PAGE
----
On This Day
On This Day, 4 August 1917
Saturday 4 August 1917
BIRMINGHAM MAN AIDS THE QUEEN OF HOLLAND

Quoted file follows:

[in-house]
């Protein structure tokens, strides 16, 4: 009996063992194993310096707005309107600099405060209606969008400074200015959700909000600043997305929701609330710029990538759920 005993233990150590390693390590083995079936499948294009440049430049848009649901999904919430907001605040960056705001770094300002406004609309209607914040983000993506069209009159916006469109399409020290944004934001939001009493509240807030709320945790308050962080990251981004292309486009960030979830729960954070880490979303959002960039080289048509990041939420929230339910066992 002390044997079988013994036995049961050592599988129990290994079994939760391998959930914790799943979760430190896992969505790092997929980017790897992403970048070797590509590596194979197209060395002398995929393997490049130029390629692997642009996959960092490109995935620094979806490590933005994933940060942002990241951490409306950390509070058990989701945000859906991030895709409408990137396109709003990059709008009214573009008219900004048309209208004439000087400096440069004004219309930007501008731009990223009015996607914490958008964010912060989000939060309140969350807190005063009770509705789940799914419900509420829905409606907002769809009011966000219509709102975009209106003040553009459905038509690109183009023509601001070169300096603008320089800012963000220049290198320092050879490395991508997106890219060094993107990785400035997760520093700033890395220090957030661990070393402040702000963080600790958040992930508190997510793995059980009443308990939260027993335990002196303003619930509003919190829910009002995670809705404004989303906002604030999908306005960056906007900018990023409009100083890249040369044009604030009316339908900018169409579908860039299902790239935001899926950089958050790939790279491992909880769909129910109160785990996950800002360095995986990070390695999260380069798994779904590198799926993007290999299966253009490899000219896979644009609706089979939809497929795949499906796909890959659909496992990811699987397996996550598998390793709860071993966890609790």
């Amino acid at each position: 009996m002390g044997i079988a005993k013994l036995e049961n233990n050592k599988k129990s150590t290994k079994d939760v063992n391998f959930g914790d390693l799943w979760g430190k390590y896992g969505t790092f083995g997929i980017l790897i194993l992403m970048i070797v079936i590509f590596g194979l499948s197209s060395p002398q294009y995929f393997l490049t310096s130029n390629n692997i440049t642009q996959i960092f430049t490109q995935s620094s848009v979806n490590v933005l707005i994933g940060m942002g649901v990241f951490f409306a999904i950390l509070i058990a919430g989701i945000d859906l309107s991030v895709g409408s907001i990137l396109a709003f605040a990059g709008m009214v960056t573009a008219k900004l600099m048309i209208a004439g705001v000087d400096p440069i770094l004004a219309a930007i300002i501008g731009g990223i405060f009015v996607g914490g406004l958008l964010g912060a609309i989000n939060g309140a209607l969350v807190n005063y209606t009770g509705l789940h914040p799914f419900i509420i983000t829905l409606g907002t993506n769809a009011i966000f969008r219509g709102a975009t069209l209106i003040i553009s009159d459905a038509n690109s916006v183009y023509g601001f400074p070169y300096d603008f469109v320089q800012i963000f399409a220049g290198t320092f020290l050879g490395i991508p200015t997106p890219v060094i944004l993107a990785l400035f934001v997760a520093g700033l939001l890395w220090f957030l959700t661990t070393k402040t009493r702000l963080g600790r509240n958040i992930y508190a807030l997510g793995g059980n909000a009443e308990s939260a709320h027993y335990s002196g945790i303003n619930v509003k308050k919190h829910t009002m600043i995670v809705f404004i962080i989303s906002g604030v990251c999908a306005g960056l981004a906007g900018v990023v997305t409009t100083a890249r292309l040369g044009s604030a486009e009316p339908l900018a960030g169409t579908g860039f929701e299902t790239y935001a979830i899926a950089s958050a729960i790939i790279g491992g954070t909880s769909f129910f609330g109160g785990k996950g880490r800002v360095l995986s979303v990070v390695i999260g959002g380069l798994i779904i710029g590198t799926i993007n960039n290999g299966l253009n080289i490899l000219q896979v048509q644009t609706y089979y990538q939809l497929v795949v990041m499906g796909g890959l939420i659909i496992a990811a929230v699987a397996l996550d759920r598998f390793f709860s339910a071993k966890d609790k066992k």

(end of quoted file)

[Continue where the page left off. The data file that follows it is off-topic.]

It does not fall to the lot of every Birmingham man to have the opportunity of rendering a personal service to a Queen. Yet such is the distinction that has come to Mr. C. A. Redfern, whose father lives in the neighbourhood of Lozells and Handsworth. The representative in Holland of a Birmingham firm, he was travelling to Amsterdam, when, as reported, the train met with an accident, in which a number of the carriages were derailed, including the Royal saloon, in which the Queen of Holland was returning from witnessing some military manoeuvres. Escaping injury, Mr. Redfern went to the help of the passengers in the damaged coaches, and was offering a cup of water to a lady when she thanked him, saying that, although shaken, she was unhurt, and desired him first to give water to the injured. It was, Mr. Redfern subsequently discovered to his surprise, the Queen of Holland, and afterwards she assisted him to succour a woman who was unconscious, kneeling down and resting the woman’s head on her lap. The Queen appeared much interested and pleased when she discovered in the course of an informal conversation that he spoke English.